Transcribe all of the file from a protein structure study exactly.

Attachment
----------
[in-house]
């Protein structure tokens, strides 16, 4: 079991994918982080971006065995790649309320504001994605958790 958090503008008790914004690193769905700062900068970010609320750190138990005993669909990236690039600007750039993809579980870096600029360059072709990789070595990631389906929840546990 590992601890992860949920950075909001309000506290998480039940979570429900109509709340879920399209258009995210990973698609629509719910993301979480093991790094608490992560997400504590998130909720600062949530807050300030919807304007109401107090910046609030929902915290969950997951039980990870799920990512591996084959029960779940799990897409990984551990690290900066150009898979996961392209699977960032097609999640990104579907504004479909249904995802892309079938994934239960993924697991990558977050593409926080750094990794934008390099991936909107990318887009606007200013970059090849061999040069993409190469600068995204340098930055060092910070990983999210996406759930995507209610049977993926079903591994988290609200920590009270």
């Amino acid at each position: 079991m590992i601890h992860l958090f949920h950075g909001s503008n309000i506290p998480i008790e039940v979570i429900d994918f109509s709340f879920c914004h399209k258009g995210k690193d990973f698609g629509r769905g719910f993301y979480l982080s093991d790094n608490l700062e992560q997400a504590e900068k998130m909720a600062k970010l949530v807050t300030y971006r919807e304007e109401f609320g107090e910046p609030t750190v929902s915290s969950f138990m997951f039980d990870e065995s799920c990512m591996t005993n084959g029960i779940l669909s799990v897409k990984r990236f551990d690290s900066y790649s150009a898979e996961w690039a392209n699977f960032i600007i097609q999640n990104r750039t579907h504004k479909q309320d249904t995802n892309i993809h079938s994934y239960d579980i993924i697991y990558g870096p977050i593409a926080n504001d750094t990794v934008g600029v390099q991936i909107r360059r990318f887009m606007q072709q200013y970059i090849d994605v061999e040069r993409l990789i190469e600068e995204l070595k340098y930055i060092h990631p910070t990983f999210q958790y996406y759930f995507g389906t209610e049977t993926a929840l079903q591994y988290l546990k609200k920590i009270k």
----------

[in-house]
């Protein structure tokens, strides 16, 4: 079991994918982080971006065995790649309320504001994605958790 958090503008008790914004690193769905700062900068970010609320750190138990005993669909990236690039600007750039993809579980870096600029360059072709990789070595990631389906929840546990 590992601890992860949920950075909001309000506290998480039940979570429900109509709340879920399209258009995210990973698609629509719910993301979480093991790094608490992560997400504590998130909720600062949530807050300030919807304007109401107090910046609030929902915290969950997951039980990870799920990512591996084959029960779940799990897409990984551990690290900066150009898979996961392209699977960032097609999640990104579907504004479909249904995802892309079938994934239960993924697991990558977050593409926080750094990794934008390099991936909107990318887009606007200013970059090849061999040069993409190469600068995204340098930055060092910070990983999210996406759930995507209610049977993926079903591994988290609200920590009270």
């Amino acid at each position: 079991m590992i601890h992860l958090f949920h950075g909001s503008n309000i506290p998480i008790e039940v979570i429900d994918f109509s709340f879920c914004h399209k258009g995210k690193d990973f698609g629509r769905g719910f993301y979480l982080s093991d790094n608490l700062e992560q997400a504590e900068k998130m909720a600062k970010l949530v807050t300030y971006r919807e304007e109401f609320g107090e910046p609030t750190v929902s915290s969950f138990m997951f039980d990870e065995s799920c990512m591996t005993n084959g029960i779940l669909s799990v897409k990984r990236f551990d690290s900066y790649s150009a898979e996961w690039a392209n699977f960032i600007i097609q999640n990104r750039t579907h504004k479909q309320d249904t995802n892309i993809h079938s994934y239960d579980i993924i697991y990558g870096p977050i593409a926080n504001d750094t990794v934008g600029v390099q991936i909107r360059r990318f887009m606007q072709q200013y970059i090849d994605v061999e040069r993409l990789i190469e600068e995204l070595k340098y930055i060092h990631p910070t990983f999210q958790y996406y759930f995507g389906t209610e049977t993926a929840l079903q591994y988290l546990k609200k920590i009270k």